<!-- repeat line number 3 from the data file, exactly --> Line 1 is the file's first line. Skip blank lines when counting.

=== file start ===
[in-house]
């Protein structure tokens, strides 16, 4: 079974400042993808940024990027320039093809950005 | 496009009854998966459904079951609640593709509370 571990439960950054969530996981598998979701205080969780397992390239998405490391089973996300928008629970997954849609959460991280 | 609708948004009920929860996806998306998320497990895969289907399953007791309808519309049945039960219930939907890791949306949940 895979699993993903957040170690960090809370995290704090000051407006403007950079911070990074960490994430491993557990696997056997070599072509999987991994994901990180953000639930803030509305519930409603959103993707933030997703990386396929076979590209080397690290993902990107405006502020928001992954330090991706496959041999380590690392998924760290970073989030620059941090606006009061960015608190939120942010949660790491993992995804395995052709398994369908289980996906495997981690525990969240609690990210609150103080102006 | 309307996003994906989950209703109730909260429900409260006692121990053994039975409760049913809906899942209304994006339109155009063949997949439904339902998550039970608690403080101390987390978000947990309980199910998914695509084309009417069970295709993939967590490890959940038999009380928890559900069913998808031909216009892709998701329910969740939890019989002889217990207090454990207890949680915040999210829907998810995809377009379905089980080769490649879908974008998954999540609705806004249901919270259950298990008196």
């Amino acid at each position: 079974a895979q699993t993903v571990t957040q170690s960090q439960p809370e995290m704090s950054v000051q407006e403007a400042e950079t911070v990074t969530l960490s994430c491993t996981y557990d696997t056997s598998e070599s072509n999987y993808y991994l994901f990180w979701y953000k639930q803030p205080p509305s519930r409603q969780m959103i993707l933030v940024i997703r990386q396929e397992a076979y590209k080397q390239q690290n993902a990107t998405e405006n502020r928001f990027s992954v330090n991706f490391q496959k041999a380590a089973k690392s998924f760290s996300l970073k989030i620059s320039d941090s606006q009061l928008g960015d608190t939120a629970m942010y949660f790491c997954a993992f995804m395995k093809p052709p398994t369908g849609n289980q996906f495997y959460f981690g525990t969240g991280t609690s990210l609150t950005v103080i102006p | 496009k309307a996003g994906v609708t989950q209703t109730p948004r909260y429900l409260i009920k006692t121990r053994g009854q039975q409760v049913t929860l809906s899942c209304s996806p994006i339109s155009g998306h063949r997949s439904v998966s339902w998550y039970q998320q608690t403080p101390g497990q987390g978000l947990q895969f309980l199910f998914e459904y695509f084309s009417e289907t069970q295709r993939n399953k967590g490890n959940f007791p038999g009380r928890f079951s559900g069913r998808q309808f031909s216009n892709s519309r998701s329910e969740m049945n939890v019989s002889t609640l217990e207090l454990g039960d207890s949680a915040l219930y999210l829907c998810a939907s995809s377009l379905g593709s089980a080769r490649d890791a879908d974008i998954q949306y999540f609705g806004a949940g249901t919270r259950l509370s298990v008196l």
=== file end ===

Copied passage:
């Amino acid at each position: 079974a895979q699993t993903v571990t957040q170690s960090q439960p809370e995290m704090s950054v000051q407006e403007a400042e950079t911070v990074t969530l960490s994430c491993t996981y557990d696997t056997s598998e070599s072509n999987y993808y991994l994901f990180w979701y953000k639930q803030p205080p509305s519930r409603q969780m959103i993707l933030v940024i997703r990386q396929e397992a076979y590209k080397q390239q690290n993902a990107t998405e405006n502020r928001f990027s992954v330090n991706f490391q496959k041999a380590a089973k690392s998924f760290s996300l970073k989030i620059s320039d941090s606006q009061l928008g960015d608190t939120a629970m942010y949660f790491c997954a993992f995804m395995k093809p052709p398994t369908g849609n289980q996906f495997y959460f981690g525990t969240g991280t609690s990210l609150t950005v103080i102006p | 496009k309307a996003g994906v609708t989950q209703t109730p948004r909260y429900l409260i009920k006692t121990r053994g009854q039975q409760v049913t929860l809906s899942c209304s996806p994006i339109s155009g998306h063949r997949s439904v998966s339902w998550y039970q998320q608690t403080p101390g497990q987390g978000l947990q895969f309980l199910f998914e459904y695509f084309s009417e289907t069970q295709r993939n399953k967590g490890n959940f007791p038999g009380r928890f079951s559900g069913r998808q309808f031909s216009n892709s519309r998701s329910e969740m049945n939890v019989s002889t609640l217990e207090l454990g039960d207890s949680a915040l219930y999210l829907c998810a939907s995809s377009l379905g593709s089980a080769r490649d890791a879908d974008i998954q949306y999540f609705g806004a949940g249901t919270r259950l509370s298990v008196l």